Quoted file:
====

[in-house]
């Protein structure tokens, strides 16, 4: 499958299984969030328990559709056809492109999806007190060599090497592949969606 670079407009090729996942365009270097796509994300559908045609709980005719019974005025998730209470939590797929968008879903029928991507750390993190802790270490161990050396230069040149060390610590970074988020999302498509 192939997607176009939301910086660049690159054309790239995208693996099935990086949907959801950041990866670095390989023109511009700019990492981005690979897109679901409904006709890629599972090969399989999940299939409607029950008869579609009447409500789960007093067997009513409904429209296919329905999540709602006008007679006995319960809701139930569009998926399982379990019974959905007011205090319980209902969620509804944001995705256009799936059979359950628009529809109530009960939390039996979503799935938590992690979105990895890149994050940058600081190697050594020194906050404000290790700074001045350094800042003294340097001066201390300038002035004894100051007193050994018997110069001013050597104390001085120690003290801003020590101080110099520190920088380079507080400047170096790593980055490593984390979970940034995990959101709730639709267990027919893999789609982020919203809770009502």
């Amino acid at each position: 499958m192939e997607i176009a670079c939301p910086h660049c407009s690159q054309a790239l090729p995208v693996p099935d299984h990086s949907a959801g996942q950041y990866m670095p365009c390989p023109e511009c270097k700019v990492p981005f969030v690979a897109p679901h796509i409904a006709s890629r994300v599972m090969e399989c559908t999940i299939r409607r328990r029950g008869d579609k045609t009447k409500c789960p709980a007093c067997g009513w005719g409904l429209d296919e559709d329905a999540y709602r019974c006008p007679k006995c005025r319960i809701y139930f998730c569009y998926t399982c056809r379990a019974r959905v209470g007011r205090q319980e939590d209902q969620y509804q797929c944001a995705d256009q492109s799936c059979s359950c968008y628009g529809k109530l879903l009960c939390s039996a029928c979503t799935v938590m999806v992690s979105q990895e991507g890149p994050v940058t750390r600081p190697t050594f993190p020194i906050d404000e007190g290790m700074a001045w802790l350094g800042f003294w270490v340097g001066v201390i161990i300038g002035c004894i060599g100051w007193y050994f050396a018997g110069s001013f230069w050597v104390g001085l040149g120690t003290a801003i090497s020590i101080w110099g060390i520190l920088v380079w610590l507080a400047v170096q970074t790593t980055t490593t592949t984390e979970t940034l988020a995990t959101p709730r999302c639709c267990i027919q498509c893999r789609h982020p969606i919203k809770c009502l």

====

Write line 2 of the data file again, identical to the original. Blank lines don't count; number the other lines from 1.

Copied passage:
């Protein structure tokens, strides 16, 4: 499958299984969030328990559709056809492109999806007190060599090497592949969606 670079407009090729996942365009270097796509994300559908045609709980005719019974005025998730209470939590797929968008879903029928991507750390993190802790270490161990050396230069040149060390610590970074988020999302498509 192939997607176009939301910086660049690159054309790239995208693996099935990086949907959801950041990866670095390989023109511009700019990492981005690979897109679901409904006709890629599972090969399989999940299939409607029950008869579609009447409500789960007093067997009513409904429209296919329905999540709602006008007679006995319960809701139930569009998926399982379990019974959905007011205090319980209902969620509804944001995705256009799936059979359950628009529809109530009960939390039996979503799935938590992690979105990895890149994050940058600081190697050594020194906050404000290790700074001045350094800042003294340097001066201390300038002035004894100051007193050994018997110069001013050597104390001085120690003290801003020590101080110099520190920088380079507080400047170096790593980055490593984390979970940034995990959101709730639709267990027919893999789609982020919203809770009502």